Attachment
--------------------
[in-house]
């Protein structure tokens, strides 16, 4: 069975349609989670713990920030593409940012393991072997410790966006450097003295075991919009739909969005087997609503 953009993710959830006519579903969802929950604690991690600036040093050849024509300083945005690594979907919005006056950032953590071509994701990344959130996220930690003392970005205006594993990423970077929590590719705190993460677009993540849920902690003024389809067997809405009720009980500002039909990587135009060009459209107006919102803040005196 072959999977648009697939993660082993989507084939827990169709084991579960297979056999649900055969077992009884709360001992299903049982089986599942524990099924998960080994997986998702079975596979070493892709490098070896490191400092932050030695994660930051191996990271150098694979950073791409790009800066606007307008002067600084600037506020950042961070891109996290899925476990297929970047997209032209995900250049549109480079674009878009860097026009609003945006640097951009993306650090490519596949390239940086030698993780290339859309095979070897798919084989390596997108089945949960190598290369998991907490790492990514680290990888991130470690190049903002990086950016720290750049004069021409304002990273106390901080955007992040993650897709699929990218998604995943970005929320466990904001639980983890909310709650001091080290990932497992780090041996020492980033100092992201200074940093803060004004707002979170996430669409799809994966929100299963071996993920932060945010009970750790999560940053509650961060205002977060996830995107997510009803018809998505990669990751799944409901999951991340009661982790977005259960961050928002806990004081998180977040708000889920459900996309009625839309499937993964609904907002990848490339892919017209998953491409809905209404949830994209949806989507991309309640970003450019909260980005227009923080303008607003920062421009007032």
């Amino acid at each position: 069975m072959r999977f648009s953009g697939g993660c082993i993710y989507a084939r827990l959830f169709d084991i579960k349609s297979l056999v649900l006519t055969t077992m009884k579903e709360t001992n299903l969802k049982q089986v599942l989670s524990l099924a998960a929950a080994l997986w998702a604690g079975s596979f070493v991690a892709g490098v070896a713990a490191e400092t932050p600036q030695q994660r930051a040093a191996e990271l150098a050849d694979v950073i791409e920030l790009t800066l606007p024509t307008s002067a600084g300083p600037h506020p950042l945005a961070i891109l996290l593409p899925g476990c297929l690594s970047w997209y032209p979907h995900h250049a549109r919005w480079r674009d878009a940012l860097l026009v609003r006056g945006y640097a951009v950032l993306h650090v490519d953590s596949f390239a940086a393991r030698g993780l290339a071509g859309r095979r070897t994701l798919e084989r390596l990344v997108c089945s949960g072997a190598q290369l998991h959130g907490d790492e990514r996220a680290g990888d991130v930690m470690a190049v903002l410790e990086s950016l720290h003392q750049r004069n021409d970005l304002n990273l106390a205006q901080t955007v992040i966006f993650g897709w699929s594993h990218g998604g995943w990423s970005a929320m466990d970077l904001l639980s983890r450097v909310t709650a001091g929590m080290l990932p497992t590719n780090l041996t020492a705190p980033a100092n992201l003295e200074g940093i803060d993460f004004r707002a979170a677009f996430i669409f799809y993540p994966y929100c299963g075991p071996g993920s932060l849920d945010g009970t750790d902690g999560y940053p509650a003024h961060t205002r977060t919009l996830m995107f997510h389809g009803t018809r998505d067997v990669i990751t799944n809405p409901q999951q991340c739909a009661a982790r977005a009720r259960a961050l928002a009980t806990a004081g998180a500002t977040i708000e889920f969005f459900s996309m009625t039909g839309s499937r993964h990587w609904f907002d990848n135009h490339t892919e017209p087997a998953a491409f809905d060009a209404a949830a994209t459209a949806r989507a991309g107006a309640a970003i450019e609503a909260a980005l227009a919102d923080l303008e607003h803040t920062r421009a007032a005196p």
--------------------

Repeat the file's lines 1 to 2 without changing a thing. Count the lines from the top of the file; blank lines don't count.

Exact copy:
[in-house]
């Protein structure tokens, strides 16, 4: 069975349609989670713990920030593409940012393991072997410790966006450097003295075991919009739909969005087997609503 953009993710959830006519579903969802929950604690991690600036040093050849024509300083945005690594979907919005006056950032953590071509994701990344959130996220930690003392970005205006594993990423970077929590590719705190993460677009993540849920902690003024389809067997809405009720009980500002039909990587135009060009459209107006919102803040005196 072959999977648009697939993660082993989507084939827990169709084991579960297979056999649900055969077992009884709360001992299903049982089986599942524990099924998960080994997986998702079975596979070493892709490098070896490191400092932050030695994660930051191996990271150098694979950073791409790009800066606007307008002067600084600037506020950042961070891109996290899925476990297929970047997209032209995900250049549109480079674009878009860097026009609003945006640097951009993306650090490519596949390239940086030698993780290339859309095979070897798919084989390596997108089945949960190598290369998991907490790492990514680290990888991130470690190049903002990086950016720290750049004069021409304002990273106390901080955007992040993650897709699929990218998604995943970005929320466990904001639980983890909310709650001091080290990932497992780090041996020492980033100092992201200074940093803060004004707002979170996430669409799809994966929100299963071996993920932060945010009970750790999560940053509650961060205002977060996830995107997510009803018809998505990669990751799944409901999951991340009661982790977005259960961050928002806990004081998180977040708000889920459900996309009625839309499937993964609904907002990848490339892919017209998953491409809905209404949830994209949806989507991309309640970003450019909260980005227009923080303008607003920062421009007032």